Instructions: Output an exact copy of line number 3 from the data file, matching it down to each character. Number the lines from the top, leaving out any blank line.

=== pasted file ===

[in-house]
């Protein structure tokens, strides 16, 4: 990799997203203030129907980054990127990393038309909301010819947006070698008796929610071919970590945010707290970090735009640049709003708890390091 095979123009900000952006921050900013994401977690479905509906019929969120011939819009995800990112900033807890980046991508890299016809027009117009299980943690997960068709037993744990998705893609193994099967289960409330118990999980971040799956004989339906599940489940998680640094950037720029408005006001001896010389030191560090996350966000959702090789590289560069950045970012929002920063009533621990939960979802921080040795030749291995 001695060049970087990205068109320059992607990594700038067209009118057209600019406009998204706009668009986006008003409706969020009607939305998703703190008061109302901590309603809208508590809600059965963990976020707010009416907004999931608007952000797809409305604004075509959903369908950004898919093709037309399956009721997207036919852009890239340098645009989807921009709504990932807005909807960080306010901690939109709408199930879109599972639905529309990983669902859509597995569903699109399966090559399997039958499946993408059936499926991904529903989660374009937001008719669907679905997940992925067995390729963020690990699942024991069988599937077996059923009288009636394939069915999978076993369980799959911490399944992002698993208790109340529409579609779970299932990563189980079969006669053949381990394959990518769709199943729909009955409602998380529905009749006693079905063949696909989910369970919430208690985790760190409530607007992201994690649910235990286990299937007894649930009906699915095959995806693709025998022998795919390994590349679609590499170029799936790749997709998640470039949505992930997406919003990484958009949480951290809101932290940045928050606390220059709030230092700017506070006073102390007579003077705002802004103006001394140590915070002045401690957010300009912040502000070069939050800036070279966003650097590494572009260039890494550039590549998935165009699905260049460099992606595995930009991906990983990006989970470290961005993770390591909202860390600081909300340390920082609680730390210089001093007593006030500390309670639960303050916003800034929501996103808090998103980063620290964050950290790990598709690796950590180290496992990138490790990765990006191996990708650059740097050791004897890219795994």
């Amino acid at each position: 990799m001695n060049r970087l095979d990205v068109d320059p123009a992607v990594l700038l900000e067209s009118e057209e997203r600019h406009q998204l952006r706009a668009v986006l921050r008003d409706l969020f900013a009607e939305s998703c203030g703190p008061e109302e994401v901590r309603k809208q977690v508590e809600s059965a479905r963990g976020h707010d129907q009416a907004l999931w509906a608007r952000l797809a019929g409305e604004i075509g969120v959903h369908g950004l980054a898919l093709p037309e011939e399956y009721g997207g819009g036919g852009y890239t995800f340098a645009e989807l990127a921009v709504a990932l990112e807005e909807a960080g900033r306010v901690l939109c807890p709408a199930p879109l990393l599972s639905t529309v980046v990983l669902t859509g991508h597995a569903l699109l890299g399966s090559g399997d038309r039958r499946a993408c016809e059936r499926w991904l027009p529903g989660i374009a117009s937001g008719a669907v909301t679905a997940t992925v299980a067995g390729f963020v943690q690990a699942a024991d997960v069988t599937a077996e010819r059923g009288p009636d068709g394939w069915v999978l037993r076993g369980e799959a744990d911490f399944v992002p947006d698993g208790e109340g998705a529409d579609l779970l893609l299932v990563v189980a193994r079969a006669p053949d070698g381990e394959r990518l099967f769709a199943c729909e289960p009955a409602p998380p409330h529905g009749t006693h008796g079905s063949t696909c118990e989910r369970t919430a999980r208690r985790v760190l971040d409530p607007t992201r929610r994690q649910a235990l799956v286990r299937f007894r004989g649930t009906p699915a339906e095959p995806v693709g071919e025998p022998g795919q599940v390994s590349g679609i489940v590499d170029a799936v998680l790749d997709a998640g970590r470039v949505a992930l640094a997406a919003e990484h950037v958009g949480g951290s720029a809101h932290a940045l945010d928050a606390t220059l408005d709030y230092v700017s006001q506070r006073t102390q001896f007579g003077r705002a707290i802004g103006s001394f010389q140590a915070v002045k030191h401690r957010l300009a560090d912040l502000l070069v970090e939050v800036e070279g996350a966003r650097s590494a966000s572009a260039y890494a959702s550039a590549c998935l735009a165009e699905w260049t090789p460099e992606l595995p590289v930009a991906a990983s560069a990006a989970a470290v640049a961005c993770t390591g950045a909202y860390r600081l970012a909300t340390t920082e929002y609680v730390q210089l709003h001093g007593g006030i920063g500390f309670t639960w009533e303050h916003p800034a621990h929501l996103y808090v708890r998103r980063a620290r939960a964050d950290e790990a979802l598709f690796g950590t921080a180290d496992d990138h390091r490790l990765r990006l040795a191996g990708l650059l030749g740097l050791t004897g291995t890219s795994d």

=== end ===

């Amino acid at each position: 990799m001695n060049r970087l095979d990205v068109d320059p123009a992607v990594l700038l900000e067209s009118e057209e997203r600019h406009q998204l952006r706009a668009v986006l921050r008003d409706l969020f900013a009607e939305s998703c203030g703190p008061e109302e994401v901590r309603k809208q977690v508590e809600s059965a479905r963990g976020h707010d129907q009416a907004l999931w509906a608007r952000l797809a019929g409305e604004i075509g969120v959903h369908g950004l980054a898919l093709p037309e011939e399956y009721g997207g819009g036919g852009y890239t995800f340098a645009e989807l990127a921009v709504a990932l990112e807005e909807a960080g900033r306010v901690l939109c807890p709408a199930p879109l990393l599972s639905t529309v980046v990983l669902t859509g991508h597995a569903l699109l890299g399966s090559g399997d038309r039958r499946a993408c016809e059936r499926w991904l027009p529903g989660i374009a117009s937001g008719a669907v909301t679905a997940t992925v299980a067995g390729f963020v943690q690990a699942a024991d997960v069988t599937a077996e010819r059923g009288p009636d068709g394939w069915v999978l037993r076993g369980e799959a744990d911490f399944v992002p947006d698993g208790e109340g998705a529409d579609l779970l893609l299932v990563v189980a193994r079969a006669p053949d070698g381990e394959r990518l099967f769709a199943c729909e289960p009955a409602p998380p409330h529905g009749t006693h008796g079905s063949t696909c118990e989910r369970t919430a999980r208690r985790v760190l971040d409530p607007t992201r929610r994690q649910a235990l799956v286990r299937f007894r004989g649930t009906p699915a339906e095959p995806v693709g071919e025998p022998g795919q599940v390994s590349g679609i489940v590499d170029a799936v998680l790749d997709a998640g970590r470039v949505a992930l640094a997406a919003e990484h950037v958009g949480g951290s720029a809101h932290a940045l945010d928050a606390t220059l408005d709030y230092v700017s006001q506070r006073t102390q001896f007579g003077r705002a707290i802004g103006s001394f010389q140590a915070v002045k030191h401690r957010l300009a560090d912040l502000l070069v970090e939050v800036e070279g996350a966003r650097s590494a966000s572009a260039y890494a959702s550039a590549c998935l735009a165009e699905w260049t090789p460099e992606l595995p590289v930009a991906a990983s560069a990006a989970a470290v640049a961005c993770t390591g950045a909202y860390r600081l970012a909300t340390t920082e929002y609680v730390q210089l709003h001093g007593g006030i920063g500390f309670t639960w009533e303050h916003p800034a621990h929501l996103y808090v708890r998103r980063a620290r939960a964050d950290e790990a979802l598709f690796g950590t921080a180290d496992d990138h390091r490790l990765r990006l040795a191996g990708l650059l030749g740097l050791t004897g291995t890219s795994d």